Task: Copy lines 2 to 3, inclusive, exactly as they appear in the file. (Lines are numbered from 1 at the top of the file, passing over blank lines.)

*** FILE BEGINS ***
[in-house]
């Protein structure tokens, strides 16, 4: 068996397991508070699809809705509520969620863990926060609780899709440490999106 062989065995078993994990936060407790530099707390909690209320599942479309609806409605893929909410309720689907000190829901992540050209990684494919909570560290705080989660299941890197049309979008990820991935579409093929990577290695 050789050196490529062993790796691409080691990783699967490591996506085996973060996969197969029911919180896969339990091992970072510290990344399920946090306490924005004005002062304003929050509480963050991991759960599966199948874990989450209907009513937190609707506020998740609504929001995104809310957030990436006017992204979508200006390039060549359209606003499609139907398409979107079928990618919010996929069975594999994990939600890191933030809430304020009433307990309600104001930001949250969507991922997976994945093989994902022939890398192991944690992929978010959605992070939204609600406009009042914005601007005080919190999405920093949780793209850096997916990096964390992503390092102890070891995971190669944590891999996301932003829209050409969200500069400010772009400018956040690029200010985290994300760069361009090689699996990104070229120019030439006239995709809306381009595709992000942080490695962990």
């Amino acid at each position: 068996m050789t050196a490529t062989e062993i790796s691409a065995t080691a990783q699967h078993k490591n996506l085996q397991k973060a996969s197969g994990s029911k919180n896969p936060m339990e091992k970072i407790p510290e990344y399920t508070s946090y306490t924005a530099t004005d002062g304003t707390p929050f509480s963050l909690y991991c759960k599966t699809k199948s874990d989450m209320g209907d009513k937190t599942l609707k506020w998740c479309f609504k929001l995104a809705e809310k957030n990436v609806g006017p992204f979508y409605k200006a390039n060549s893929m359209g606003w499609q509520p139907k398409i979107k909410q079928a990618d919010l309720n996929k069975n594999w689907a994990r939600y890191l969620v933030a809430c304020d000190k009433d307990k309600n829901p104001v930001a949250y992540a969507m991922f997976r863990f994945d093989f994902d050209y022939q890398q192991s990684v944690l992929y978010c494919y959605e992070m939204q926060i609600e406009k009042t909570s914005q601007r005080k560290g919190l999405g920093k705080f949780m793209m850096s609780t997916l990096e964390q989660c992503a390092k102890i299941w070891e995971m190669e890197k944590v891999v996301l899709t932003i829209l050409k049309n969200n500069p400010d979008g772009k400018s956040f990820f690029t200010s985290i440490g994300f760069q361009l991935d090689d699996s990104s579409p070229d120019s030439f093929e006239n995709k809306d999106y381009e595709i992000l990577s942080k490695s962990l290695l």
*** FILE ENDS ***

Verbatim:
């Protein structure tokens, strides 16, 4: 068996397991508070699809809705509520969620863990926060609780899709440490999106 062989065995078993994990936060407790530099707390909690209320599942479309609806409605893929909410309720689907000190829901992540050209990684494919909570560290705080989660299941890197049309979008990820991935579409093929990577290695 050789050196490529062993790796691409080691990783699967490591996506085996973060996969197969029911919180896969339990091992970072510290990344399920946090306490924005004005002062304003929050509480963050991991759960599966199948874990989450209907009513937190609707506020998740609504929001995104809310957030990436006017992204979508200006390039060549359209606003499609139907398409979107079928990618919010996929069975594999994990939600890191933030809430304020009433307990309600104001930001949250969507991922997976994945093989994902022939890398192991944690992929978010959605992070939204609600406009009042914005601007005080919190999405920093949780793209850096997916990096964390992503390092102890070891995971190669944590891999996301932003829209050409969200500069400010772009400018956040690029200010985290994300760069361009090689699996990104070229120019030439006239995709809306381009595709992000942080490695962990």
């Amino acid at each position: 068996m050789t050196a490529t062989e062993i790796s691409a065995t080691a990783q699967h078993k490591n996506l085996q397991k973060a996969s197969g994990s029911k919180n896969p936060m339990e091992k970072i407790p510290e990344y399920t508070s946090y306490t924005a530099t004005d002062g304003t707390p929050f509480s963050l909690y991991c759960k599966t699809k199948s874990d989450m209320g209907d009513k937190t599942l609707k506020w998740c479309f609504k929001l995104a809705e809310k957030n990436v609806g006017p992204f979508y409605k200006a390039n060549s893929m359209g606003w499609q509520p139907k398409i979107k909410q079928a990618d919010l309720n996929k069975n594999w689907a994990r939600y890191l969620v933030a809430c304020d000190k009433d307990k309600n829901p104001v930001a949250y992540a969507m991922f997976r863990f994945d093989f994902d050209y022939q890398q192991s990684v944690l992929y978010c494919y959605e992070m939204q926060i609600e406009k009042t909570s914005q601007r005080k560290g919190l999405g920093k705080f949780m793209m850096s609780t997916l990096e964390q989660c992503a390092k102890i299941w070891e995971m190669e890197k944590v891999v996301l899709t932003i829209l050409k049309n969200n500069p400010d979008g772009k400018s956040f990820f690029t200010s985290i440490g994300f760069q361009l991935d090689d699996s990104s579409p070229d120019s030439f093929e006239n995709k809306d999106y381009e595709i992000l990577s942080k490695s962990l290695l």